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Wildersmith on the Gunflint October 27

WTIP News     October 27, 2017     Wildersmith on the Gunflint     by     Fred Smith
October splendor has been shining down on the Gunflint territory over the past seven days. Temperatures have been bouncing around between cold and moderately warm for this time of year. Our only glitch in the atmosphere comes in regard to being left on the dry side of the moisture ledger for more than two weeks along the Mile O Pine. 

 With less than two tenths here at Wildersmith during this time, it makes one a little nervous concerning fire danger since protection systems have been put to bed for the coming winter. 
Since we last met on WTIP, the upper Gunflint landscape has edged ever closer to winter. Few leaves are left hanging while Tamarack needles have had their day of glory, and are tarnished into the dusting off stage.                                                                                                                             
I’m always amazed at the seemingly un-countable shades of brown summoned by “Mother Nature” as summer dries up through the autumn season. With hues from buff to coffee bean brown, we’ve got them all, along this magnificent scenic by-way.                                                             
So the Gunflint color show continues with now toasted embellishments, still beautiful in such a distinct way. It’s surely worth another trek out this way, to soak it all in, before the next act takes our border country stage.                                                                                                                                                             
These times in the wildland are exclusively unique. Quiet rules supreme as summer/fall hubbub has almost ground to a halt. There are few snippets of hullabaloo pollution disturbing the tranquility of nature doing its thing. Sounds of late October are minimal except for those of natural creation.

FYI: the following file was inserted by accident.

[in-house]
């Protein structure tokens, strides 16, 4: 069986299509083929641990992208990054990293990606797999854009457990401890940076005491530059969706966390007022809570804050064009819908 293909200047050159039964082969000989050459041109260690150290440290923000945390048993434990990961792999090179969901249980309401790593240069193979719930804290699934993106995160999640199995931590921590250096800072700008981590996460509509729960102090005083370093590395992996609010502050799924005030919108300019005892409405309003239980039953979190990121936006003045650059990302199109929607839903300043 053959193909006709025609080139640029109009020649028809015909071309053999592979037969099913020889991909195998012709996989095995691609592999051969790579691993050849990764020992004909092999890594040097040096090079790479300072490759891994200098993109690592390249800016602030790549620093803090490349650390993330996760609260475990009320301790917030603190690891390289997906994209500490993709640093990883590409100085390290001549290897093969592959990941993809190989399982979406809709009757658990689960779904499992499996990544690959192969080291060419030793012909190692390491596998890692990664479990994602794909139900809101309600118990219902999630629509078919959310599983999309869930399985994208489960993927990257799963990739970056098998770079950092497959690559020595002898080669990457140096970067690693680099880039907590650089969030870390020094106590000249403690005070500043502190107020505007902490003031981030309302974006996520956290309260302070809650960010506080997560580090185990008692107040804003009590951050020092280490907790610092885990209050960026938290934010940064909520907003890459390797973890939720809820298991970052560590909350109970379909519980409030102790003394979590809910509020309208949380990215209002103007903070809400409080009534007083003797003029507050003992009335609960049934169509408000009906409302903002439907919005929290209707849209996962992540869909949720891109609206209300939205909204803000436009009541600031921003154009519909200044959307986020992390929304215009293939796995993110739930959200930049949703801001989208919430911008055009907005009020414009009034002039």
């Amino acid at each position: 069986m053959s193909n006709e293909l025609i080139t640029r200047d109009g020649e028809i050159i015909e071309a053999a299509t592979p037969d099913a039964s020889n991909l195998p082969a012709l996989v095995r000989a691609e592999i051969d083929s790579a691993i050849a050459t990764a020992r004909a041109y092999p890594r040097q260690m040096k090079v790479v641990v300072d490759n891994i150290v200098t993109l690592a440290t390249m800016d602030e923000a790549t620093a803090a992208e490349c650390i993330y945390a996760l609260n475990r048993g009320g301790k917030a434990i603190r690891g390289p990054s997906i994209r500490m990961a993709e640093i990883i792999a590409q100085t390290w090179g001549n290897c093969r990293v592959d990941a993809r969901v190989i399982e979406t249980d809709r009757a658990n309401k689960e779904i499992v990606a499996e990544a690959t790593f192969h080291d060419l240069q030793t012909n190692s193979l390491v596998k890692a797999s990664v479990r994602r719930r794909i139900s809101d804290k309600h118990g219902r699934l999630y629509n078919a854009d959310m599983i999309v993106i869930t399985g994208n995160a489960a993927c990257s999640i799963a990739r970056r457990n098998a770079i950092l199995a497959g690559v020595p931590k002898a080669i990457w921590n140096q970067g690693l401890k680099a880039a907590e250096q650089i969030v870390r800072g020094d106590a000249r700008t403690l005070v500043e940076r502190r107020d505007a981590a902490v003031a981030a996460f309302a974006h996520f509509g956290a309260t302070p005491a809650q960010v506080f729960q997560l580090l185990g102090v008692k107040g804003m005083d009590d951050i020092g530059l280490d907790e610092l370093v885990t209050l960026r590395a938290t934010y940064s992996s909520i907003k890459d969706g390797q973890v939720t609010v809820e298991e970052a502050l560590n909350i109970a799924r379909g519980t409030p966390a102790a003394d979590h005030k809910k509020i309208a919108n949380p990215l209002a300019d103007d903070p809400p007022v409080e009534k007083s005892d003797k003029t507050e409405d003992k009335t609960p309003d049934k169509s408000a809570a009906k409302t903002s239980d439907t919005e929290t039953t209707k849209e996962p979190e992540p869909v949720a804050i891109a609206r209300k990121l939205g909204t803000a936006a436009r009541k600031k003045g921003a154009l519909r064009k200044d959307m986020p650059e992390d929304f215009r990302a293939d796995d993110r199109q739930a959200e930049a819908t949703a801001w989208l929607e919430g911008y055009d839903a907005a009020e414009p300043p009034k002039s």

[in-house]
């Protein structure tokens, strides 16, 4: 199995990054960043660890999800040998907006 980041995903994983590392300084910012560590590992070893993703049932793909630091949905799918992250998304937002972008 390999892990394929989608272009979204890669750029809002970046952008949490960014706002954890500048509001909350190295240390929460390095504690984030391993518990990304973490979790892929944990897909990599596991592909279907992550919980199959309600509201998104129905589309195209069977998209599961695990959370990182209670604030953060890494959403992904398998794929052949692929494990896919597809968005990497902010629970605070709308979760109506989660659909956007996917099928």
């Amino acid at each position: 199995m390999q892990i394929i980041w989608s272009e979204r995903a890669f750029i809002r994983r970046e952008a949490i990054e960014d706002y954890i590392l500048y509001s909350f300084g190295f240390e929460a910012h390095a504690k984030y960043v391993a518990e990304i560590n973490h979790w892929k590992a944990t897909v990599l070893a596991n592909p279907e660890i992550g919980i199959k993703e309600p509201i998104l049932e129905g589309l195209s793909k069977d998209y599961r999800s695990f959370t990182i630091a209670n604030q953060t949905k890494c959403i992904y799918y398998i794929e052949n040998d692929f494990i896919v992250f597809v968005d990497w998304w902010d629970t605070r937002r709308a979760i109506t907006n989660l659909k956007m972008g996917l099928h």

Winds in the pines whisper sweet nothings of warm day remembrances, while waiting to turn on a warning roar from the great “spirit of the north.” Added accompaniment comes from white caps dashing the granite shores. All the while, those in our ‘wild neighborhood’ chirp, chatter, squawk and snipe at each other, as they go about their daily survival routines. 
We who stay to endure the cold and white can peacefully reflect on these cherished wilderness blessings right outside our back doors. It’s a time when cool evenings deliver the romantic aroma of smoke from a wood burning stove, favoring thoughts of a warm cozy doze in the recliner. It’s a time when tree sap starts thickening down to the roots. It’s a time when snowshoe hares pull up their white socks to belly wader heights while other fur bearers are changing to heavy duty camo apparel and some burrow in to cold season quarters.  It’s a time to relish! 
Although winter-like conditions are only in the long range planning stages, I’ve noticed the cold season “welcome wagon” out along trail sides over the last few days. Those neighborly snow buntings seem to be getting an early start on gathering seed fare from roadside shoulders, and are erupting with skyward flare at the approach of an on-coming vehicle. To see the perky little avian confirms a sign of things to come. 
In the meantime, on recent days when the sun shines warm, hordes of obnoxious summer time bugs have been re-invigorated. Black flies, mosquitos and pesky gnat like critters are re-enforcing cries from us humans for cold and to stay cold! I’ve even seen a few folks outdoors doing pre-winter chores wearing their bug nets. Buggy conditions like we’ve been enduring of late are usually un-heard of as trick or treat night nears. 
Speaking of Halloween night in the offing, the first quarter of the “freezing over” Ojibwe moon, is on high right now.  We could do well to have a little of its “cold spirit” to send the swarming nasties a packing.                                                                                                                                                           
Until this happens, Gunflinters can think back to the blizzard of flakes that stopped ghosts and goblins activity deep in its tracks in 1991. There were no bugs then, but up to forty plus inches of snow. Those were truly, the “good old days.”  
For WTIP, this is Fred Smith, on the Trail, at Wildersmith, where every day is great, regardless of what might be causing those bites and itches!